The Modern Juggler
Do you know anyone who feels like they have an abundance of free time and no idea what to do with it? Most working adults, perhaps particularly those integrating professional and family obligations, are having the opposite experience. Tasks and to-do’s are a constant source of stress and triage, correspondence is ongoing, and oh by the way, someone has to do the laundry, clean the dishes, prepare the taxes, get an oil change for the car, take the kids to the dentist…
Believe it or not, modern adults in the United States have less leisure time than your average hunter-gatherer in sub-Saharan Africa. For all our vaunted technological prowess and knowledge about the universe, in this dimension at least we have gone backwards since shifting our source of subsistence to agriculture. While it is possible to make good cases for all kind of cultural subsistence systems, what is hard to argue against is the negative impact of constant stress on our brains, mediated by the hormone cortisol. Basically, our brains are subjected to extended periods of high stress in ways for which they were not designed – the fight or flight reaction is supposed to short and relatively infrequent. The impact of all that cortisol on our minds is quite destructive, and quickly leads to anxiety and depression at clinical levels.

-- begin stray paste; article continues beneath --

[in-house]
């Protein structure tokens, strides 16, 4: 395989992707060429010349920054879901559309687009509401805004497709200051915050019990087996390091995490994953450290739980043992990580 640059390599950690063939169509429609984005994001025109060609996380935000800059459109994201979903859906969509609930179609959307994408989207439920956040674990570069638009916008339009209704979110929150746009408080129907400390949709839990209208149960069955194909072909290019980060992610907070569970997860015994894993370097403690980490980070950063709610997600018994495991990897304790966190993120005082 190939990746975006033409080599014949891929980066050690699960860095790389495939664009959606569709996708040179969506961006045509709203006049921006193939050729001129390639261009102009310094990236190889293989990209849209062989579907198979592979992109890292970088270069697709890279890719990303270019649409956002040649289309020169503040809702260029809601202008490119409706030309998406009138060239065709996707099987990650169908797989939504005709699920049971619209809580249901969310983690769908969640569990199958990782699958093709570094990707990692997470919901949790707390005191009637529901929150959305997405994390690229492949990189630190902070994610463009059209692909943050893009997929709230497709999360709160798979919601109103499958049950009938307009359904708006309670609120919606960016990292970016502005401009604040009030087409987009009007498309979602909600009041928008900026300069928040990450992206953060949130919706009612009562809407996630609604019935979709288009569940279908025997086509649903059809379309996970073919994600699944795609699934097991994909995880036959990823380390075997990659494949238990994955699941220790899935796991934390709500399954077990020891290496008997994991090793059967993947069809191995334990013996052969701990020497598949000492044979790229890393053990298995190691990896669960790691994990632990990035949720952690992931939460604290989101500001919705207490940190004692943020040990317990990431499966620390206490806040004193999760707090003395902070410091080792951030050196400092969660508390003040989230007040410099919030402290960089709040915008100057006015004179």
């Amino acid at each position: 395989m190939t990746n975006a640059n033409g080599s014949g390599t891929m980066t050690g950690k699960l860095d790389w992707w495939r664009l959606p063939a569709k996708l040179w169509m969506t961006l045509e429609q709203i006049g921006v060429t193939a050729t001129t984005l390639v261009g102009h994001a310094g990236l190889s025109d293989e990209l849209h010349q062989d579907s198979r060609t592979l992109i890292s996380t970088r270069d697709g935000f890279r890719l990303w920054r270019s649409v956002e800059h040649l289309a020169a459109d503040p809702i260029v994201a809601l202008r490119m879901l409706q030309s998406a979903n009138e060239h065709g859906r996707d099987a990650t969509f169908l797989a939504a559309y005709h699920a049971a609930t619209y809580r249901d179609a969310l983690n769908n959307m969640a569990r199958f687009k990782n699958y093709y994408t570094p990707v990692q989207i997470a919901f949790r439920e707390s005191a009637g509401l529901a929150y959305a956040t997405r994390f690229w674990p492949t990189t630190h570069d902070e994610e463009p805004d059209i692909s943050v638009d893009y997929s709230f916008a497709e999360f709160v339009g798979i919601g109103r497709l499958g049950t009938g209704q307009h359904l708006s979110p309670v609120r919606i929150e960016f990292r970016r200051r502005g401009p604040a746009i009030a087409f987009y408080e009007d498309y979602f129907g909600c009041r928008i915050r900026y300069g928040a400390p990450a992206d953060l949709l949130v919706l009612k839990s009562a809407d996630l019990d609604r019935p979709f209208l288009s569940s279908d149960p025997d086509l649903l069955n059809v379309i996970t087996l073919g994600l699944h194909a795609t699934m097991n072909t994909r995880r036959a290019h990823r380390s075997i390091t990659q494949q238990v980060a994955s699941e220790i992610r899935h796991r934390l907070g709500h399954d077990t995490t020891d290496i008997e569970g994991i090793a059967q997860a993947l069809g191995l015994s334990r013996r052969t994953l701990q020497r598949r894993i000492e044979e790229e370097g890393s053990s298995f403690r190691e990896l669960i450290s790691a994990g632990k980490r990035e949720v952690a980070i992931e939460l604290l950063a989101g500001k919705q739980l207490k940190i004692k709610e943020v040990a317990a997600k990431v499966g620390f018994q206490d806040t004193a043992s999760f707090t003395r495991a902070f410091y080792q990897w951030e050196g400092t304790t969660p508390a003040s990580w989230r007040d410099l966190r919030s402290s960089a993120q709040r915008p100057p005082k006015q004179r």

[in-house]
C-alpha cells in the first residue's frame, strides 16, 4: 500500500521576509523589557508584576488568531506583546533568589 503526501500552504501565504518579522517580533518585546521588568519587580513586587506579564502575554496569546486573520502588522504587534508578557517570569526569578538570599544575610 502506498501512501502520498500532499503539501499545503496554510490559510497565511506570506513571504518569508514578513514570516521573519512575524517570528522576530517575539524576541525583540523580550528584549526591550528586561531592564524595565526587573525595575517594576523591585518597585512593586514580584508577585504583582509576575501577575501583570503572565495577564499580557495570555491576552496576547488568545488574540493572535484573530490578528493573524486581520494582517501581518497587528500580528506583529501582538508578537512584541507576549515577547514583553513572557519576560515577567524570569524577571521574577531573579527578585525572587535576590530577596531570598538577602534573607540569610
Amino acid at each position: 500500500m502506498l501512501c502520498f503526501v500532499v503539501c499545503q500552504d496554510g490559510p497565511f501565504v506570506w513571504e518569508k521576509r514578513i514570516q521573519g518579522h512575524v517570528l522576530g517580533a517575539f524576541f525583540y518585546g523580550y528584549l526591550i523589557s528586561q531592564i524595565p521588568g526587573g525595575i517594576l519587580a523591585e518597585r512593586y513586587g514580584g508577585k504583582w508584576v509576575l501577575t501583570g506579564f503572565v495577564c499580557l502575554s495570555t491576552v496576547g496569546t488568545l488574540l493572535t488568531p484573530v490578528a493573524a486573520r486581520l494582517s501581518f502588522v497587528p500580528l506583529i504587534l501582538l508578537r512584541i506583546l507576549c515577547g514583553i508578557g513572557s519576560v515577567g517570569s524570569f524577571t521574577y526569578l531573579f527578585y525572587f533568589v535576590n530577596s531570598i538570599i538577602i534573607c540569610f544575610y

What is the impact of all this on our relationships with friends, family, community, and spirituality? Not so good. Most of us spend an enormous amount of time on items that, if we were able to step back and consider what really matters, we might shift lower on our lists. So this week, I am pleased to share the following mechanism for doing just that! Popularized by Stephen Covey (7 Habits of Highly Effective People), President Dwight Eisenhower’s Urgent-Important Matrix is a simple and powerful tool that, when used regularly and thoughtfully, can improve your entire time management paradigm.
The first step is to dump everything out of your brain into the matrix. Many of us spend a lot of our time in Quadrants 1 and 3, and the goal is to get at least some of your time into Quadrant 2 – that is where you get to do visioning, proactive planning, and strategic items that will actually improve your life, rather than simply spending your time putting out fires.
My additional trick is to use this tool for leisure or interpersonal items, not just work. Try to include at least a few of the following in Quadrant 1, so that each day isn’t exclusively “live to work,” and some are “work to live”:
- Call an old friend and reconnect
- Spend 1-on-1 time with a family member
- take a walk or exercise
- spend time listing things you are grateful for
- go to therapy
- read for pleasure
- play or listen to a piece of music you enjoy
I’m sure you have plenty of other items that should end up in Quadrant 1, where your highest priority items land, and of course we all have to earn a living. This Shabbat, the regular break Jews take weekly to reconnect with what really matters, try shifting something that makes you happy higher on your list of to-do’s!